Film Review | The Hunger Games: Catching Fire
Expanding on the socio-political themes inherent in Suzanne Collins’ novel in addition to being a terrifically entertaining blockbuster, The Hunger Games: Catching Fire proves that this franchise is still at the top of the food chain when it comes to young adult films. As book-to-film adaptations go, it’s damn near perfect.
A year after surviving the 74th annual Hunger Games, an emotionally-damaged Katniss Everdeen (Jennifer Lawrence) is back in the impoverished District 12 living in ‘Victor’s Village’ along with her family and co-winner Peeta Mellark (Josh Hutcherson). While embarking on their mandatory victor’s tour, the dissent that Katniss’ act of defiance has inspired among the various districts becomes more and more vociferous. With rebellion on the horizon, President Snow (Donald Sutherland) hatches a plan with new gamekeeper Plutarch Heavensbee (Phillip Seymour Hoffman) that sends Katniss and other victors back into the arena once more.
Whilst Suzanne Collins’ novel could be accused of being a slow read in places, Lawrence’s adaptation starts off strongly and keeps the momentum going throughout. Something which all adaptations must do but many struggle to achieve is the delicate balance of staying faithful to the prose whilst also taking creative liberties, and by and large the decision making in Simon Beaufoy and Michael Arndt’s screenplay is sound. Nonetheless, there are still some instances where some more artistic license might have yielded a greater impact.
The narrative itself is one that has more than a touch of familiarity with the first instalment, a fact that is far more evident on screen than on page, but much has changed since last year’s inauguration. The film does an excellent job of portraying the aftereffects of the Hunger Games from multiple angles, building on the pre-established dystopian themes. Additionally, the love triangle is more nuanced; an early, effective exchange between Katniss and President Snow makes crystal clear the ramifications should the faked romance between the two victors cease, and the conflicting beliefs of the parties involved carry significant emotional weight.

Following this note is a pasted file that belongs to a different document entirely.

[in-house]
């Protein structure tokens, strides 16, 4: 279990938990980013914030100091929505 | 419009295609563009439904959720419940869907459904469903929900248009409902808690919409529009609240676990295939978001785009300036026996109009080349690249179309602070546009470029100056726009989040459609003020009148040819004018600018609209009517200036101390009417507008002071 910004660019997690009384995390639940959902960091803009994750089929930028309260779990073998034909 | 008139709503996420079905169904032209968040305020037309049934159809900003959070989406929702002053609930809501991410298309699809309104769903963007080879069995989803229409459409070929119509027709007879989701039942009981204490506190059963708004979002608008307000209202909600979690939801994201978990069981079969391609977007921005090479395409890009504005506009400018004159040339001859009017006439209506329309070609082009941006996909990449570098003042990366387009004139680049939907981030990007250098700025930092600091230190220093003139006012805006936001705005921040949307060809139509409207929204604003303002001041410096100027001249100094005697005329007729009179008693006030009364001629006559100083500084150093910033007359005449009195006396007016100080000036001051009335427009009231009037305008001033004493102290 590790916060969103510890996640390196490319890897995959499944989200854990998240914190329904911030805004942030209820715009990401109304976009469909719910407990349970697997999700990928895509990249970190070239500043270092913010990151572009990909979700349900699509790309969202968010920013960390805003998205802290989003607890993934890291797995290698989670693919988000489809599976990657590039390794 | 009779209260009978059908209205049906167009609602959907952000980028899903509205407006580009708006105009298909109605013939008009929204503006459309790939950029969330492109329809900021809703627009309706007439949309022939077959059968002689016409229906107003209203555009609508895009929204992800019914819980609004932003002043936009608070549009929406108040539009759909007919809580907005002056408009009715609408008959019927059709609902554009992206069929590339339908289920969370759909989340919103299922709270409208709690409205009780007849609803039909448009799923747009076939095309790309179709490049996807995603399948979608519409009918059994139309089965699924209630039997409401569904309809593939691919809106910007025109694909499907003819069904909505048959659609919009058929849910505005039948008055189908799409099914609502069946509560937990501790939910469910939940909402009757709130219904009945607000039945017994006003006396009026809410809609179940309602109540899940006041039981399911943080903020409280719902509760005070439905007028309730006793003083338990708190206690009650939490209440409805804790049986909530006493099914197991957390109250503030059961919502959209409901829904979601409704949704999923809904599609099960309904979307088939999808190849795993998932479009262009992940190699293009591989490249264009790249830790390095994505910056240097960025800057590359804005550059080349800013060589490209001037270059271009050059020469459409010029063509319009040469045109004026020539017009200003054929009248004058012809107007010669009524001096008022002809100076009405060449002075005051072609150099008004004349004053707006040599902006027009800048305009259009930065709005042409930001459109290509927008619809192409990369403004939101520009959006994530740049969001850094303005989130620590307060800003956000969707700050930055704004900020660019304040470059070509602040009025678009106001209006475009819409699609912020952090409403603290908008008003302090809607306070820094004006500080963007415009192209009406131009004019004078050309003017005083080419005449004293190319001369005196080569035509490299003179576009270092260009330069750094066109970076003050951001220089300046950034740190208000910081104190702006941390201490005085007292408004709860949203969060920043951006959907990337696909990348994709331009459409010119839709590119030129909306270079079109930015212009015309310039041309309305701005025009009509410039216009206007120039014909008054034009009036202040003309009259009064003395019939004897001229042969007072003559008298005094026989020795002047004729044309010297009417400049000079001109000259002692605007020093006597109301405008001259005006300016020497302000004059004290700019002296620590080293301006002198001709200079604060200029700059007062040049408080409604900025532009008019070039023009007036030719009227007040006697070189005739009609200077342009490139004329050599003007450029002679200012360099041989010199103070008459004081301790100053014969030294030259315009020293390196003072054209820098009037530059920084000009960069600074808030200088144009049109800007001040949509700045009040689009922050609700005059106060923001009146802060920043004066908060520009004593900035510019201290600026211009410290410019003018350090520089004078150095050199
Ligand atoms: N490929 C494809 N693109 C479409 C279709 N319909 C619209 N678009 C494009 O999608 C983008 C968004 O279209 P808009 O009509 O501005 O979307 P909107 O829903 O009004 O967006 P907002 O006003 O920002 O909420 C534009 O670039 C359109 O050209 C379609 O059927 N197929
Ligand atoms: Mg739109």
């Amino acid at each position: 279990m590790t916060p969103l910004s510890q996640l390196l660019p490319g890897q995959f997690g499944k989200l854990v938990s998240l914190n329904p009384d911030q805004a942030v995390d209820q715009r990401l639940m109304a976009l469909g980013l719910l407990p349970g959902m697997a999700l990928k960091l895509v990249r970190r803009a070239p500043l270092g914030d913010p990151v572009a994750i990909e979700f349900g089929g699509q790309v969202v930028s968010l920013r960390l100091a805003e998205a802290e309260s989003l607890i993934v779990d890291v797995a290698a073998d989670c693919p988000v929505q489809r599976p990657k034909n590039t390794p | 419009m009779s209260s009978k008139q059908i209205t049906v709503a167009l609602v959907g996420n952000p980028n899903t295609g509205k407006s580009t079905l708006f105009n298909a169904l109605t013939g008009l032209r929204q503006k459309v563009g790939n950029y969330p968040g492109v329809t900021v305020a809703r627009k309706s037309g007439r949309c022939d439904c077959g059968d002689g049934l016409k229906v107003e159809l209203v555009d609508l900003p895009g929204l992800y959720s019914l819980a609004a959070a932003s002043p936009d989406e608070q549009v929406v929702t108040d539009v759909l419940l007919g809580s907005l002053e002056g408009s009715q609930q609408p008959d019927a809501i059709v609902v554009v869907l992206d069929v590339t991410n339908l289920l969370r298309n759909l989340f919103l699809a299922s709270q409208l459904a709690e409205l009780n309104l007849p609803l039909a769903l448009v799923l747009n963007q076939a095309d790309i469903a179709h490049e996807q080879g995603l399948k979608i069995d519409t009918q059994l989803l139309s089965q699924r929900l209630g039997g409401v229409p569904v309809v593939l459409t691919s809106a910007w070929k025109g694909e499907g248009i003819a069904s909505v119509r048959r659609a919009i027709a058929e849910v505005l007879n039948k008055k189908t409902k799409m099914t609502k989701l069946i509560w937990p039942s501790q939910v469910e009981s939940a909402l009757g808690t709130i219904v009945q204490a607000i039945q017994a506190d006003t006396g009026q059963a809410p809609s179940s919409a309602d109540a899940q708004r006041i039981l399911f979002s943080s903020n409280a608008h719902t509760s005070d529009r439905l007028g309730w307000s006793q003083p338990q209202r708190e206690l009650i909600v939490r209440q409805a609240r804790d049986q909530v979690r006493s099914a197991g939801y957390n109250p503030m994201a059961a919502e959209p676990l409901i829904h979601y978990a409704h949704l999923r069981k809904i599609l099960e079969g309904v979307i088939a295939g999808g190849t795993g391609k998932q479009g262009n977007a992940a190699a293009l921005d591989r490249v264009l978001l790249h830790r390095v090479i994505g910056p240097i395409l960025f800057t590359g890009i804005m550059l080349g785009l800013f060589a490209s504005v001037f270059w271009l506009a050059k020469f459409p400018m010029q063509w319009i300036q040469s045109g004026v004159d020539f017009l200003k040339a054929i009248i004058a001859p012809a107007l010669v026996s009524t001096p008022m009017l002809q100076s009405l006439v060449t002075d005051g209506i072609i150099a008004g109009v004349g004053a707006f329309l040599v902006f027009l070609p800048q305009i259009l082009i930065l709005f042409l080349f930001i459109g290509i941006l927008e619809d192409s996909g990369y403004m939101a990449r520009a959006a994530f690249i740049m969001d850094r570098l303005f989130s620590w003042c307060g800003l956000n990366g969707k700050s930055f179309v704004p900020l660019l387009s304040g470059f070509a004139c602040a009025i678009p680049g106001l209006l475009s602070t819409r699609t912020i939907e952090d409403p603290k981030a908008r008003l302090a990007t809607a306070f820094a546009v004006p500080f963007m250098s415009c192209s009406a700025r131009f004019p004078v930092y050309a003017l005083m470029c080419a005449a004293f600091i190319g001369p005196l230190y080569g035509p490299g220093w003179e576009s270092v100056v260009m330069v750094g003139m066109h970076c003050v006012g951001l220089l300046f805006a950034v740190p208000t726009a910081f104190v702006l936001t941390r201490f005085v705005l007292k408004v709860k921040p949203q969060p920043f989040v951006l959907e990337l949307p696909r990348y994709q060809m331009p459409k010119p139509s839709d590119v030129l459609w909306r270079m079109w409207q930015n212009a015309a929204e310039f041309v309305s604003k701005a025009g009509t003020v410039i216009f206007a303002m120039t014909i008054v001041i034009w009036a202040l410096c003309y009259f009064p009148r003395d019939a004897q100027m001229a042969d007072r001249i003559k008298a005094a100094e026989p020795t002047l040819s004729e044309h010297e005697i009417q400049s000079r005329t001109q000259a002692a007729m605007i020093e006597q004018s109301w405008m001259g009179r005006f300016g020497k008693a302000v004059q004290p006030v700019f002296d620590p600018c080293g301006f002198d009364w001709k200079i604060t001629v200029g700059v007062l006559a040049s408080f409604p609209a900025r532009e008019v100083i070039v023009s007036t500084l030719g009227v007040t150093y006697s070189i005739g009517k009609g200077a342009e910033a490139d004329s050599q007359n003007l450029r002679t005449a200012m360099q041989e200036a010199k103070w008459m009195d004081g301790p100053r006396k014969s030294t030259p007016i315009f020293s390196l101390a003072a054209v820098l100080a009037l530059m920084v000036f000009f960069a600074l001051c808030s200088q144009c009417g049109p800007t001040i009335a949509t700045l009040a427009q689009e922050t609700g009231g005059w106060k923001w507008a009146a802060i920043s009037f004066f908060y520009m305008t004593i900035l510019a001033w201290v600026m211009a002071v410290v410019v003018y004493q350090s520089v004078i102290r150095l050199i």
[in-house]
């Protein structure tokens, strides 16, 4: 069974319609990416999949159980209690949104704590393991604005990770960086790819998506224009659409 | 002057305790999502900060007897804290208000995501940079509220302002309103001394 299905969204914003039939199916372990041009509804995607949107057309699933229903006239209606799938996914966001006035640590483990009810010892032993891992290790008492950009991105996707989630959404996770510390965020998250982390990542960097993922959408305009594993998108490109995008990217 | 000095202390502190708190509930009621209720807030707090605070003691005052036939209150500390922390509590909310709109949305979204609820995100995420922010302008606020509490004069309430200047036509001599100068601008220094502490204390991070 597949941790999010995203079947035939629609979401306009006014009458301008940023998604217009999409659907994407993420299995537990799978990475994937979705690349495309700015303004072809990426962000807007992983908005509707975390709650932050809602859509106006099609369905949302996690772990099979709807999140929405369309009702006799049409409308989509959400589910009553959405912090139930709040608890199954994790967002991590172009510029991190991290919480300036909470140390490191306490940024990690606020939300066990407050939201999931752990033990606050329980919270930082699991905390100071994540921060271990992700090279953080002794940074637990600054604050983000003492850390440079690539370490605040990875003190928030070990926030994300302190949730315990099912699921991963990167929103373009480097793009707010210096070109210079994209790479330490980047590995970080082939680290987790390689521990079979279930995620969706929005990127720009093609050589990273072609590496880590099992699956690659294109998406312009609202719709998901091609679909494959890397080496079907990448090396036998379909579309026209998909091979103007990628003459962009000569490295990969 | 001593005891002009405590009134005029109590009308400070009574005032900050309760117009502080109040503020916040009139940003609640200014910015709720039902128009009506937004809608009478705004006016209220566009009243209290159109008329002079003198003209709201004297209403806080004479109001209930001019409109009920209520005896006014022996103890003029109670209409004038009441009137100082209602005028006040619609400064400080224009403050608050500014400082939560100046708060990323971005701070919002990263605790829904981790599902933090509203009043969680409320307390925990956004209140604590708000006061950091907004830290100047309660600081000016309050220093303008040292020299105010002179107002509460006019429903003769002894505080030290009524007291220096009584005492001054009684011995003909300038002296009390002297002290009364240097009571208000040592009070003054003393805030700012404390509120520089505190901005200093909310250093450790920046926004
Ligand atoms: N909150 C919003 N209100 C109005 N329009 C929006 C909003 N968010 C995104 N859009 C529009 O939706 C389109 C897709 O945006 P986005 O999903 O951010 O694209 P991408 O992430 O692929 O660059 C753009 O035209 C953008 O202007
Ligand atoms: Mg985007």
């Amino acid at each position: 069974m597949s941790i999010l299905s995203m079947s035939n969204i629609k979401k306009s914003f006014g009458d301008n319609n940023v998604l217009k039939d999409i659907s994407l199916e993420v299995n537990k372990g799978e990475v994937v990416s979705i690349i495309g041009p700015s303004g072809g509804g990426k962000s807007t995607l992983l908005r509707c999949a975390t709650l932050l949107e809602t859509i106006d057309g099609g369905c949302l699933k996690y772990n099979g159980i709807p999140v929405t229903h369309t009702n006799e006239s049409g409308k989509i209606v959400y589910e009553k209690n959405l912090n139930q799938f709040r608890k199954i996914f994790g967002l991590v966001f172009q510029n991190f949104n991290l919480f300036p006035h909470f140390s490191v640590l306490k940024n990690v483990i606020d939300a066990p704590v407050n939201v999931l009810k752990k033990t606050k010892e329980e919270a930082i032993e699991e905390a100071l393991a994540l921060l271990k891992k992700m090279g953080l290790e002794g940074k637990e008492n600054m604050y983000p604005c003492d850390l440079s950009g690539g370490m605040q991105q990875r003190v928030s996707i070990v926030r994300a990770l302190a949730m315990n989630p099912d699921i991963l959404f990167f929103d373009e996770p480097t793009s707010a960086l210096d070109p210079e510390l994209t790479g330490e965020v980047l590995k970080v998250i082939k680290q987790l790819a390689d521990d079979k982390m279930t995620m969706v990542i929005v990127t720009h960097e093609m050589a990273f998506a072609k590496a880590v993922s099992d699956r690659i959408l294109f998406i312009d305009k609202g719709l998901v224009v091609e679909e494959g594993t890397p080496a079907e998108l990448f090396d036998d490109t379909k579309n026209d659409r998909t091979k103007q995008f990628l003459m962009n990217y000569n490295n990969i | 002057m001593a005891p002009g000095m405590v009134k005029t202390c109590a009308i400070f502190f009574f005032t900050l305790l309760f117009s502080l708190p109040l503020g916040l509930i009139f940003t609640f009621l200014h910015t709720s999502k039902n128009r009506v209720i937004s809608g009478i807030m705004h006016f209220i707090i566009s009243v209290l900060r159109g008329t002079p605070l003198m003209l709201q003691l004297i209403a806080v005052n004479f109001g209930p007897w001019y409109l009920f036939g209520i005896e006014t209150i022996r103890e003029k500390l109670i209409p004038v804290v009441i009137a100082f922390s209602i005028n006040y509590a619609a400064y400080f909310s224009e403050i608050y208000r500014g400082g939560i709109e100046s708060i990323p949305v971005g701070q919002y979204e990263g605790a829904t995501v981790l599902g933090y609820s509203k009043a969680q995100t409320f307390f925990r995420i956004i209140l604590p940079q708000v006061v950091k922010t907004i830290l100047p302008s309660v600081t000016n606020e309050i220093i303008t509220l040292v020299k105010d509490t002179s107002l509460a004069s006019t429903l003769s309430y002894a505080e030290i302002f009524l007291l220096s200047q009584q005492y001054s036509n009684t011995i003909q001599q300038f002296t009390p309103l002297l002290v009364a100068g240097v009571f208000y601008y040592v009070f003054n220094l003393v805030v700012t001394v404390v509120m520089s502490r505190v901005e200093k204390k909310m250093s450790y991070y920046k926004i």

If there was a weak link in Ross’ franchise opener, it’s that the spectacle of the Games themselves was underwhelming, due in no small part to the overuse of shaky cam. It’s here that the new director’s influence is most felt; the action – which takes place in a beautifully realised arena – is fast-paced and thrilling, with the tributes pitted against a myriad of deadly obstacles in addition to each other. Lawrence has found the happy medium whereby just enough brutality is shown to have the desired impact, and as a result the film as a whole is more involving.
It helps that Lawrence’s Katniss is once again an engaging heroine. The Oscar-winning actress handles her physical duties with ease, but it’s the emotive scenes where she truly excels. There is a lot of emotional baggage to get through in the opening hour – the victory tour, having to compete in the games again, her conflicting feelings for Peeta and Gale to name a few – but these segments don’t feel as though they have been breezed over largely because Lawrence sells it so well. In a role that many actresses would kill for, it’s difficult to think of another who could embody this character so completely.
Among other things, Francis Lawrence certainly inherited a brilliant cast from his predecessor, and almost all are put to good use. Both Hutcherson and Liam Hemsworth have more to do this time round, Elizabeth Banks gets to add a few more layers to Effie Trinket, and Stanley Tucci again brings enjoyable flamboyance to sparkly-toothed host Caesar Flickerman. Of the franchise newcomers, it’s Sam Claflin’s confident turn as Finnick which shines brightest.
Ross’ franchise opener handled the grunt work well, but Lawrence’s sequel earns the rare distinction of not only bettering its predecessor but also surpassing its source material. You can’t ask much more from a book-to-film adaptation than that.